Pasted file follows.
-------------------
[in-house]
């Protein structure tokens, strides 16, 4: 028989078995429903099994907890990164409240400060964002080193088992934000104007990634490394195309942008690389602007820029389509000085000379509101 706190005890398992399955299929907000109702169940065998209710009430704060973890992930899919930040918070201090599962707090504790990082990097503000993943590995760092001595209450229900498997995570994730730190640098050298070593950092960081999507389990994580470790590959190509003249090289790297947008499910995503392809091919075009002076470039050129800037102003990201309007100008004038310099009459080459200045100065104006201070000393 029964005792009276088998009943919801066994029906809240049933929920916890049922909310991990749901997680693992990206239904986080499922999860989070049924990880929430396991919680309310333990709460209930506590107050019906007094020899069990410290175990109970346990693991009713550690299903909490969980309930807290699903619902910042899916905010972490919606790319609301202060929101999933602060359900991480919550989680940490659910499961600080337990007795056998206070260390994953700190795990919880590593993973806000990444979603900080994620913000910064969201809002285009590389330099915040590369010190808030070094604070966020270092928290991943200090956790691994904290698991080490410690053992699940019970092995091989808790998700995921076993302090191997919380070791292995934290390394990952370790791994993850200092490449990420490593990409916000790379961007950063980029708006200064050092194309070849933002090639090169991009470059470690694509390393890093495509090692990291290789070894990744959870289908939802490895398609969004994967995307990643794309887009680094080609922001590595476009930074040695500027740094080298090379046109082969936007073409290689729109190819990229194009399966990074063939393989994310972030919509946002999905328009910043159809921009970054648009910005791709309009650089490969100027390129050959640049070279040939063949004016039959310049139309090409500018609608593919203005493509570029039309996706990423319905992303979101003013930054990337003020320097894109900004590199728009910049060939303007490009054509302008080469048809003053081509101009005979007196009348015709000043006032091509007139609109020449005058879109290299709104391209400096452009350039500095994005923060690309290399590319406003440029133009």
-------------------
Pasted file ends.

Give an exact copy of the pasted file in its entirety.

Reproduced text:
[in-house]
């Protein structure tokens, strides 16, 4: 028989078995429903099994907890990164409240400060964002080193088992934000104007990634490394195309942008690389602007820029389509000085000379509101 706190005890398992399955299929907000109702169940065998209710009430704060973890992930899919930040918070201090599962707090504790990082990097503000993943590995760092001595209450229900498997995570994730730190640098050298070593950092960081999507389990994580470790590959190509003249090289790297947008499910995503392809091919075009002076470039050129800037102003990201309007100008004038310099009459080459200045100065104006201070000393 029964005792009276088998009943919801066994029906809240049933929920916890049922909310991990749901997680693992990206239904986080499922999860989070049924990880929430396991919680309310333990709460209930506590107050019906007094020899069990410290175990109970346990693991009713550690299903909490969980309930807290699903619902910042899916905010972490919606790319609301202060929101999933602060359900991480919550989680940490659910499961600080337990007795056998206070260390994953700190795990919880590593993973806000990444979603900080994620913000910064969201809002285009590389330099915040590369010190808030070094604070966020270092928290991943200090956790691994904290698991080490410690053992699940019970092995091989808790998700995921076993302090191997919380070791292995934290390394990952370790791994993850200092490449990420490593990409916000790379961007950063980029708006200064050092194309070849933002090639090169991009470059470690694509390393890093495509090692990291290789070894990744959870289908939802490895398609969004994967995307990643794309887009680094080609922001590595476009930074040695500027740094080298090379046109082969936007073409290689729109190819990229194009399966990074063939393989994310972030919509946002999905328009910043159809921009970054648009910005791709309009650089490969100027390129050959640049070279040939063949004016039959310049139309090409500018609608593919203005493509570029039309996706990423319905992303979101003013930054990337003020320097894109900004590199728009910049060939303007490009054509302008080469048809003053081509101009005979007196009348015709000043006032091509007139609109020449005058879109290299709104391209400096452009350039500095994005923060690309290399590319406003440029133009």